Here is the breakdown:
From July 1st, 2015 – September 30th, 2015, social media channels were responsible for driving a total of 852 sessions to the Growth Marketing Conference website. This was prior to our starting with the company, so essentially, this is what was happening without our team helping out.
From July 1st, 2016 – September 30th, 2016, social media platforms drove a total of 3,055 sessions to the Growth Marketing Conference website. On top of that, Vulpine Interactive was responsible for driving an additional 2,016 sessions to the site, for a total of 5071 sessions driven from social channels (a 495% increase from the previous period where we weren’t managing the accounts).
- Now, you may be wondering about why we split the traffic into two categories here, and this is because when you become active on social media, other people tend to see and share your content more. We are now tracking our own direct efforts, and the amplification effect it has on other social traffic in general.
- To make it simple, Vulpine traffic is what we are sending directly, and Other Social Traffic is traffic sent to our site by other people from social media, usually from when they share our content from our website to their own social channels. Since we are generating more impressions and building brand awareness on social, we claim credit for influencing the number of people who are seeing and sharing our content on social platforms.
From July 1st, 2017 – September 30th, 2017, social media platforms drove a total of 4,119 sessions. Vulpine drove an additional 3462, for a total of 7,581 sessions during the 2017 overlapping period (a 49% increase from the previous period, and a 790% increase over 2015).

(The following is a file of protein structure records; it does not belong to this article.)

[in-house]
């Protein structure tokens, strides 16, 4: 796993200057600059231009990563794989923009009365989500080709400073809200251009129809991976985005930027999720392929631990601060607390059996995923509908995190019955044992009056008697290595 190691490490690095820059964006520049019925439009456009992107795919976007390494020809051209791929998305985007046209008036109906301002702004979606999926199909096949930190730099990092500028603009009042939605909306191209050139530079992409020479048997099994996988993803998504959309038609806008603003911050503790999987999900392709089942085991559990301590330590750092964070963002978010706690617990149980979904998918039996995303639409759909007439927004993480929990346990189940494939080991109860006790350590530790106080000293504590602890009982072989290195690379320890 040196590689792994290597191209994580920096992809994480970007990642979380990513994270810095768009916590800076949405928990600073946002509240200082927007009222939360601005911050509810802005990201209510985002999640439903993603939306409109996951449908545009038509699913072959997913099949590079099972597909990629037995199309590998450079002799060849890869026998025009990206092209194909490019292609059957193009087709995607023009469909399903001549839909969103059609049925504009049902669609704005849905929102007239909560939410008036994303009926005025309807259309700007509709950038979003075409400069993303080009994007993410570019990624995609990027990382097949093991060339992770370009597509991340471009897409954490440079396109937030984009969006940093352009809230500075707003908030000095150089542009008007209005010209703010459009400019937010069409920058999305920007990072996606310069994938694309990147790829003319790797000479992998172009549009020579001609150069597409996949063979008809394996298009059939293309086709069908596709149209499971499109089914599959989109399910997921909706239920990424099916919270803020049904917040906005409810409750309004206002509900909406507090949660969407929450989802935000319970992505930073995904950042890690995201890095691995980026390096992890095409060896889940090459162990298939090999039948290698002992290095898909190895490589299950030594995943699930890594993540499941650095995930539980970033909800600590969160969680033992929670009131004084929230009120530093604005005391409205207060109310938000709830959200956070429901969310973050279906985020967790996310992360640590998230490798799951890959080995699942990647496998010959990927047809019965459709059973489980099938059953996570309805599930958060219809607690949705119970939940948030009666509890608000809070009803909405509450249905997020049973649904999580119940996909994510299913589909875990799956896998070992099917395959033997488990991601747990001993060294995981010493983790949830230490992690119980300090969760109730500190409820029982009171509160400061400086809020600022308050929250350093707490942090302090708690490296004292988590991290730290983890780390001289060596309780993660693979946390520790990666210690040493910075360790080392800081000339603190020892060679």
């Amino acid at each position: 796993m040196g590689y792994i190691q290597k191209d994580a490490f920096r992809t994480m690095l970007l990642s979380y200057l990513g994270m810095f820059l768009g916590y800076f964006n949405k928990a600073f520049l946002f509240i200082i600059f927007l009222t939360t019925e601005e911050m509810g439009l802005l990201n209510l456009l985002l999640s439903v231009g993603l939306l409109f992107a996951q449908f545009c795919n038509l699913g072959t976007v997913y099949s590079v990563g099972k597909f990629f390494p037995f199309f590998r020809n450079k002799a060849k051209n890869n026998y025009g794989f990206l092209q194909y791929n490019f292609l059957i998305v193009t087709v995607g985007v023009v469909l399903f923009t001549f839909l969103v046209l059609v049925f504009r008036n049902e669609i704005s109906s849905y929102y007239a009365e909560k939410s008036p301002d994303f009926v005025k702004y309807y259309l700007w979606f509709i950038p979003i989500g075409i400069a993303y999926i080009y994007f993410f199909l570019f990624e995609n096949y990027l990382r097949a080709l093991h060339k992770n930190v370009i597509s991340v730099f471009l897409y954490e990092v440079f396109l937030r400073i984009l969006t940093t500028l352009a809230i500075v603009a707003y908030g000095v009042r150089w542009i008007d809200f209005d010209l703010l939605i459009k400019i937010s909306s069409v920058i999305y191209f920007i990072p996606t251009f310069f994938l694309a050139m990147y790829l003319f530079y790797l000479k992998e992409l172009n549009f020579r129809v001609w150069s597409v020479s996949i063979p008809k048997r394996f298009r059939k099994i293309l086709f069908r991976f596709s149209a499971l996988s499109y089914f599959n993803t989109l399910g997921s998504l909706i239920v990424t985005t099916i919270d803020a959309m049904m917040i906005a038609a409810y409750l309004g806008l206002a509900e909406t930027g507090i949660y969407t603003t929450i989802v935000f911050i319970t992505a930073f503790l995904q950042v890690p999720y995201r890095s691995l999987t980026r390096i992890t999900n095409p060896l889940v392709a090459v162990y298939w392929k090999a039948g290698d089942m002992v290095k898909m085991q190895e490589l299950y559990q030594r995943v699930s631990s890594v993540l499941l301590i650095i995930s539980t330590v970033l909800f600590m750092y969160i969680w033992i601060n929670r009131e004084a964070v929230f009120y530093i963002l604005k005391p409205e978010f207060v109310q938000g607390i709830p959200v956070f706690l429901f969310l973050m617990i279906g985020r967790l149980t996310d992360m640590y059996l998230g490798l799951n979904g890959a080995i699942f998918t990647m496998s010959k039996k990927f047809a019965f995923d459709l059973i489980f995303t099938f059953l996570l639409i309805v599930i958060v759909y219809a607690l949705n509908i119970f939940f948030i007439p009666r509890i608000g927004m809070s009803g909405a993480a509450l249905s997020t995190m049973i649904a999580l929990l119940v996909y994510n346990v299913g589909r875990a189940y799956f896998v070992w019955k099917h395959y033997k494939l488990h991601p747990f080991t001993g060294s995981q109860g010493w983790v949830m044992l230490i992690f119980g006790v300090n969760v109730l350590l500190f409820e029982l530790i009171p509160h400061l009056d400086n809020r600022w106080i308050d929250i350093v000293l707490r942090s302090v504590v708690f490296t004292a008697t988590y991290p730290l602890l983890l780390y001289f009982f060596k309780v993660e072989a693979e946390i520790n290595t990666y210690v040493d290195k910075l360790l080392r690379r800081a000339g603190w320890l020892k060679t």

This graph visually demonstrates the numbers discussed above.
Website traffic from social media is increasing the more we work on the channels. The more traffic we send to the site, the more attendee sign-ups we can potentially drive.
Whether or not a website is optimized for conversions is a whole other matter that does not cross the scope of the work we do, but we can certainly consult on it 😉
When it comes to event promotion, social media is a game changer. And having a well thought out plan of action, realistic goals, and a way to measure your results is the crux of a great event marketing strategy.
While it’s true that not all events are the same and that the problem of tracking direct ticket sales may discourage you from considering help from a marketing agency, based on the experience we’ve had, doing the bare minimum on social to promote an event is a waste of time.
If you aren’t prepared to invest the time or money, don’t even bother with social.If you aren’t prepared to invest ⏰ or 💰 - don’t even bother with social for #EventPromotion. Click To Tweet
Your results may not be as good, but it’s better to wait until you can invest what is needed to hit a home run rather then redirect valuable resources away from the rest of your strategy if you can’t go all in on social media.
Either way, we know that there is a lot of work that goes into pulling off a successful event, and social media is just one piece of the puzzle. Just know that whether you are trying to do all the work yourself, or you are looking to outsource some of the burden, you can always drop us a line.
We are happy to take a deeper dive into the subject of promoting events on social media and will get you the answers or advice you are looking for any day of the week.